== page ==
Hurrah! The dry spell in the weather appears to be over, and it’s accompanied by a new season of excellent performances brought to you by Creston Concert Society, pleased to present another five outstanding professional acts in the genres of classical and traditional folk music, as well as innovative dance.
Virtuosic showpieces, romantic tenor arias, pyrotechnical solos, blazing gypsy show pieces and a world accordion champion — this is the season opener, the return of Quartetto Gelato. It was a big hit after its appearance in Creston several years ago, and sure to please again when it returns Sept. 29. With sold-out performances throughout the world, this dazzling ensemble has enchanted audiences and critics worldwide with its exotic blend of musical virtuosity and artistic passion. Classical in training — eclectic by design — Quartetto Gelato not only thrills its audiences with its multi-instrument mastery, but its repertoire of classical masterworks, arias, tangos, folk songs, theatrical stage presence and relaxed humour establishes an intimate rapport with audiences worldwide.
Hailing from Prince Edward Island, Gordie MacKeeman and the Rhythm Boys bring their exhilarating live show to Creston on Nov. 17. The band instantly enamours audiences with engaging, sometimes jaw-dropping, stagecraft and showmanship. With flavours of traditional bluegrass and roots music bolstered by stunning musicianship, the group takes to the world stage, including theatres across Canada, Ireland, Belgium, Malaysia and Australia, and the legendary Glastonbury Festival. The band features MacKeeman (fiddle, feet, and vocals), Mark Geddes (bass, drums, percussion, mandolin, and banjo), Thomas Webb (vocals, banjo, guitar, pedal steel guitar, and bass) and Peter Cann (vocals and guitar).
Borealis String Quartet starts the new year off right, appearing Jan. 16. One of the most dynamic and exciting world-class ensembles of its generation, the Borealis String Quartet, consisting of Bo Peng (cellist), Nikita Pogrebnoy (violist), Patricia Shih (violinist) and Yuel Yawney (violinist), has received international critical acclaim as an ensemble praised for its fiery performances, passionate style and refined musical interpretation. Borealis has toured extensively and performed to enthusiastic sold-out audiences in major cities in North America, Europe and Asia. Strongly committed to the great traditional quartet literature, the group actively seeks to promote new works and is a strong advocate of Canadian music, including R. Murray Schafer, Omar Daniels, John Stetch and Peter Tiefenbach.
The matinee presentation of iLumiDance on Feb. 28 makes it perfect to bring a young aspiring dancer to. Utilizing electro-luminescent wire, fibre optic fabric, black light and other special effects, Rainbow Dance Theatre’s artistic directors create a world of wonder in iLumiDance, delighting audiences young and adult with its magic and humour. This tour-de-force of virtuosic dancing and cutting-edge technology opens on a darkened stage with illuminated puppets and dancers, where creatures appear to float, swim and dance. The audience is transported into a world of wonder and surprises where humans morph into animals, flowers grow to amazing proportions and defy gravity, and serpents and owls disembody and reassemble in the blink of an eye!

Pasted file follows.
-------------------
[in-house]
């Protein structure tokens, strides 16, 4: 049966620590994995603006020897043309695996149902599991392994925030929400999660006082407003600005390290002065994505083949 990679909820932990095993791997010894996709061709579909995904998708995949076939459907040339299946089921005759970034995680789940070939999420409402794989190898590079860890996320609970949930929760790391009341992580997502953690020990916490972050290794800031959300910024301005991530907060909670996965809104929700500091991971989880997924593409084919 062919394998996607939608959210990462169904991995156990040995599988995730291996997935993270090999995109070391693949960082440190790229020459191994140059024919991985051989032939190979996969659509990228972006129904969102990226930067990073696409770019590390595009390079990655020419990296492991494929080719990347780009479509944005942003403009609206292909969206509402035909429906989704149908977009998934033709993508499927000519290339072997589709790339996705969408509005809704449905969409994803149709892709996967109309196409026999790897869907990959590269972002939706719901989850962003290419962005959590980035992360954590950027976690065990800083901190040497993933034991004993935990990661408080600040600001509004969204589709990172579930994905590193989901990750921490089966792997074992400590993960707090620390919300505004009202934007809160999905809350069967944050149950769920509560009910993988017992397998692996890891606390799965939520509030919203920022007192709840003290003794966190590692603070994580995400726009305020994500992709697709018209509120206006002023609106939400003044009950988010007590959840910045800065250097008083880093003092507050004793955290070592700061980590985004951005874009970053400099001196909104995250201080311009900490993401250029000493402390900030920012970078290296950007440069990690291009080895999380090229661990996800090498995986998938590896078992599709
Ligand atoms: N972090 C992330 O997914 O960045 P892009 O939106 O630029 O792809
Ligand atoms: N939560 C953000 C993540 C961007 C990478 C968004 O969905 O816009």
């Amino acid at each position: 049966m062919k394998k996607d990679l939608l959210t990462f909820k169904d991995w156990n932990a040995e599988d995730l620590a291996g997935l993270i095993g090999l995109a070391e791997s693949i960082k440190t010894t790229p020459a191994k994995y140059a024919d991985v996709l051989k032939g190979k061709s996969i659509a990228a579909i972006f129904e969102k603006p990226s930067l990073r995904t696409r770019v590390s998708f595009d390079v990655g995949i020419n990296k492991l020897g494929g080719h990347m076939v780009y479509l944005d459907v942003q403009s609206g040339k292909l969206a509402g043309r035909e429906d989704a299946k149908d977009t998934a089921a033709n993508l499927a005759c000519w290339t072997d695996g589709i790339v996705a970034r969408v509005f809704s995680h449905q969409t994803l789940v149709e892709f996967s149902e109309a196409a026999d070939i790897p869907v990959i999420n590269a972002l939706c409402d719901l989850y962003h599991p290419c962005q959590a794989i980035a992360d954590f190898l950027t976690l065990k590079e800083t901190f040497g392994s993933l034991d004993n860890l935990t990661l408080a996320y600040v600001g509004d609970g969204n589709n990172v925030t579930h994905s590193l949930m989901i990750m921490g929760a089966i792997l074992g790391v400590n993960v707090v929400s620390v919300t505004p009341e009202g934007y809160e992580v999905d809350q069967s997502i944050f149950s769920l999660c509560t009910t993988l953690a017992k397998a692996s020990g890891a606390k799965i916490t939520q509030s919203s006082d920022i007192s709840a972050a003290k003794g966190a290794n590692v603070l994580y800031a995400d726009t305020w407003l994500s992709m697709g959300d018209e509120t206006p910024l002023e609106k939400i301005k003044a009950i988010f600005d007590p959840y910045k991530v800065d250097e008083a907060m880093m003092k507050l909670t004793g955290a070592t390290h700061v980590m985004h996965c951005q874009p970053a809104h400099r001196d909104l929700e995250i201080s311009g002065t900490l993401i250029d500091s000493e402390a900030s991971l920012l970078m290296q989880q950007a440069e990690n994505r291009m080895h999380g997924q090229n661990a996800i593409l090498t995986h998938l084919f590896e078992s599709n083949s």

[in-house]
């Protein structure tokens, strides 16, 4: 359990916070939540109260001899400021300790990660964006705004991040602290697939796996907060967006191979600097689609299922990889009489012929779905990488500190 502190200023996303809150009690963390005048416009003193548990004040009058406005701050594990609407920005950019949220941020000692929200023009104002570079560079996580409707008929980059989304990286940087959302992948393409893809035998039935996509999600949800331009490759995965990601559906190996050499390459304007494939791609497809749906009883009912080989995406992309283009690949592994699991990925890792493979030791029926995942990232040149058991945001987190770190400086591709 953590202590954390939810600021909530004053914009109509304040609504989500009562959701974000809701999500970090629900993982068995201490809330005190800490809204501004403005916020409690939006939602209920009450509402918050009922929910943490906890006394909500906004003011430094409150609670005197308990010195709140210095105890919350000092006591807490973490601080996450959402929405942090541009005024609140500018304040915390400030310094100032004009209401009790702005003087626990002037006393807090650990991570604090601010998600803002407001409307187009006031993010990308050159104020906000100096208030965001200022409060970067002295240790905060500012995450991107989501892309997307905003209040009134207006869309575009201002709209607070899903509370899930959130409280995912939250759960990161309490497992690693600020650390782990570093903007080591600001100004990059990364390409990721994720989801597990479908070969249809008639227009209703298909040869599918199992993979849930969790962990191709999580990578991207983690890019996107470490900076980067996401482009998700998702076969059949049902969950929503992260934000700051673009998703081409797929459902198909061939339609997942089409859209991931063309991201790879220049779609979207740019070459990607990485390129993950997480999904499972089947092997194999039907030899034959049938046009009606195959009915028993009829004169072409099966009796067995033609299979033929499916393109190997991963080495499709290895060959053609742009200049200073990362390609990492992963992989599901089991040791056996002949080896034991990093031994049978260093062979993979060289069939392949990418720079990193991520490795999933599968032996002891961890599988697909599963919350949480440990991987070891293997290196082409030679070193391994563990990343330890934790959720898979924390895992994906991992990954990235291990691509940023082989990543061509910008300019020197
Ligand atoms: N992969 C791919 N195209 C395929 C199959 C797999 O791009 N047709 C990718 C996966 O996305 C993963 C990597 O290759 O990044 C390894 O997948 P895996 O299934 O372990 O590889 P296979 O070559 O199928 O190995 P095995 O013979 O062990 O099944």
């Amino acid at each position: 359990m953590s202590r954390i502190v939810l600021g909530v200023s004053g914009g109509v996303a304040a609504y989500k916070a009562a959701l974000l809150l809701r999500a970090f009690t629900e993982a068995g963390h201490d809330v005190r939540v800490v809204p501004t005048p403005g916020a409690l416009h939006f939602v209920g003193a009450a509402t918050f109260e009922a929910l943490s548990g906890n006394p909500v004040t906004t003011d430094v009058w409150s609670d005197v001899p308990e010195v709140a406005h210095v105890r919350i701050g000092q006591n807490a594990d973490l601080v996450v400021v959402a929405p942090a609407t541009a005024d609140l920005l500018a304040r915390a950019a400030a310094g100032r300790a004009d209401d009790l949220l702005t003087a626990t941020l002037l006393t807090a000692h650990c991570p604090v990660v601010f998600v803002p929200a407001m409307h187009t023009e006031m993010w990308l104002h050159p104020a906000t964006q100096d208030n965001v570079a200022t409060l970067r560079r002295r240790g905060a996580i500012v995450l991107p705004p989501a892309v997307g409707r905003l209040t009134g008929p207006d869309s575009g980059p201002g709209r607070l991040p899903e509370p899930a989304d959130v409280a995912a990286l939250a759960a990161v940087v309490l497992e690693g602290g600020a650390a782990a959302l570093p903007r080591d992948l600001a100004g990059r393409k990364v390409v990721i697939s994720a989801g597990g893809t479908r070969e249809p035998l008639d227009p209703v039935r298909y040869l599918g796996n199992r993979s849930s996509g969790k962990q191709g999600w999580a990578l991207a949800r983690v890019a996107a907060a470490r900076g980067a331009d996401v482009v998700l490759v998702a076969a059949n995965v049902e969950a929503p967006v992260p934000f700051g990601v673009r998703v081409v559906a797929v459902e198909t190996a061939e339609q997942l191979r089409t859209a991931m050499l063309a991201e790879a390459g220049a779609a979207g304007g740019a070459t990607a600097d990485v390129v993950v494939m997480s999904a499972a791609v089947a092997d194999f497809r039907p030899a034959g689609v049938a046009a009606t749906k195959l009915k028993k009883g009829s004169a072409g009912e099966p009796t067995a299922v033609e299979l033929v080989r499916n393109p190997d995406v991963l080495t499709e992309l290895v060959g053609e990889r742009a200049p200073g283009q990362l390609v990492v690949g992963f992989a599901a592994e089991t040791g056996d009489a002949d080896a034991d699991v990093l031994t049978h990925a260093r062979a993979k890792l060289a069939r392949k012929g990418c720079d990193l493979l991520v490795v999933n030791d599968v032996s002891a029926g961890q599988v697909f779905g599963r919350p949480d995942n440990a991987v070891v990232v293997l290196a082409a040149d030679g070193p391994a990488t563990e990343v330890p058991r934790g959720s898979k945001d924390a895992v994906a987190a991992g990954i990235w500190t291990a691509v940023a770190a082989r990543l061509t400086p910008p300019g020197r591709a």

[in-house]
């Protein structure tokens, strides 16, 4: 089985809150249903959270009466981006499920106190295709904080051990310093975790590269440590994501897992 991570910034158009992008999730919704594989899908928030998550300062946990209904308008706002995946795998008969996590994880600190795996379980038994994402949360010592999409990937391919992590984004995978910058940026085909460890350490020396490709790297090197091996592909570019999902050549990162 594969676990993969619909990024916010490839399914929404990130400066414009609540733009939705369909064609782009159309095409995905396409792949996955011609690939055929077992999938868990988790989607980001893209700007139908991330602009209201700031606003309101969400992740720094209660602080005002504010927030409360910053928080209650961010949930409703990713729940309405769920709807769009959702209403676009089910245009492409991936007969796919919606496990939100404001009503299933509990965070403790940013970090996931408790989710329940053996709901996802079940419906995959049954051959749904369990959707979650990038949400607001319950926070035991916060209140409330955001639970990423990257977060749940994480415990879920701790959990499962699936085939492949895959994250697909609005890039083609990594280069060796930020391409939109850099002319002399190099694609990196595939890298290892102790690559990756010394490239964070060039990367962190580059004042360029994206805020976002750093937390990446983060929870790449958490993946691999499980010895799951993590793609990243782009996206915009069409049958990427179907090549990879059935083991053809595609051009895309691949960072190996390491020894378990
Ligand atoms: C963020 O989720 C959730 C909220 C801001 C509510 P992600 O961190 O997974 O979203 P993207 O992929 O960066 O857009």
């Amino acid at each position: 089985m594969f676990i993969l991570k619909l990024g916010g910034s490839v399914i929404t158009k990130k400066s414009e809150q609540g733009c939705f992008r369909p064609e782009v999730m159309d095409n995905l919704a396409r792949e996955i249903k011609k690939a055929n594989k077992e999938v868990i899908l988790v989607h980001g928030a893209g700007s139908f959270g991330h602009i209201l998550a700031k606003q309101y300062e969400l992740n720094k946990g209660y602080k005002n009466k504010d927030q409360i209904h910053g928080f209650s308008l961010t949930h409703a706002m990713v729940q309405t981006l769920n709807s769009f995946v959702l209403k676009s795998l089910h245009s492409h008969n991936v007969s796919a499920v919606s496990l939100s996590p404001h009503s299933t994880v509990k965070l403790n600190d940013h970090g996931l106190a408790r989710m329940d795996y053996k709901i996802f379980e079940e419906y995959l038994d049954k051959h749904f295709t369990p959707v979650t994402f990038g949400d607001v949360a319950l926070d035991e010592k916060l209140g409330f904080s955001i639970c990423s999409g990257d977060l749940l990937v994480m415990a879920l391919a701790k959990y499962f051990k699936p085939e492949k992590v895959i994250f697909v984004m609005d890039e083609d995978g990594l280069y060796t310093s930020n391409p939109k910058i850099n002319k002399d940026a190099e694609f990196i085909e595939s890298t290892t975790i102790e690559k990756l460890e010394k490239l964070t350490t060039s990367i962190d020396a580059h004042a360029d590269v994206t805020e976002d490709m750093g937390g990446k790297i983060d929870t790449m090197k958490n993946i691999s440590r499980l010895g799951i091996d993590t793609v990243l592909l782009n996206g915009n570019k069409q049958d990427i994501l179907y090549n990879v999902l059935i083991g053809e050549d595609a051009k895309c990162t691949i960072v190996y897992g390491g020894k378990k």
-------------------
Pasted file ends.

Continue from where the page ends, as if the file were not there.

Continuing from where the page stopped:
The final performance of the season features the Symphony of the Kootenays on April 10. Founded in 1975 in Kimberley, SOTK has been delighting the region’s residents ever since. Today, the symphony boasts 46 musicians, 29 of whom live and work in the Kootenays. Jeff Faragher, SOTK’s principal cellist for several years and current music and artistic director, is known for his energy, presence and desire to connect with audiences, and brings a fresh and exciting quality to the stage that draws the listener in. Celebrating its 40th anniversary season, SOTK presents Symphonic Energy, and will feature clarinet soloist Nicole Eggerton and will include the uplifting Symphony No. 2 in C Minor by Pyotr I. Tchaikovsky, Mozart’s Clarinet Concerto in A Major, as well as Frenergy by John Estacio.
An additional bonus this season is that as you lose yourself in the entertainment, you will also lose yourself in the new comfortable seating in the Prince Charles Theatre, thanks to the efforts of the Creston Community Auditorium Society in conjunction with numerous other community groups.
Season’s passes are available at the Creston Valley Fall Fair for early bird prices of $90 for adults or two for $170; after the fair, passes are $95 for adults, $45 for students and $245 for families, available at Creative Fix. For more information visit www.crestonconcertsociety.ca or like the Creston Concert Society on Facebook.
—CRESTON CONCERT SOCIETY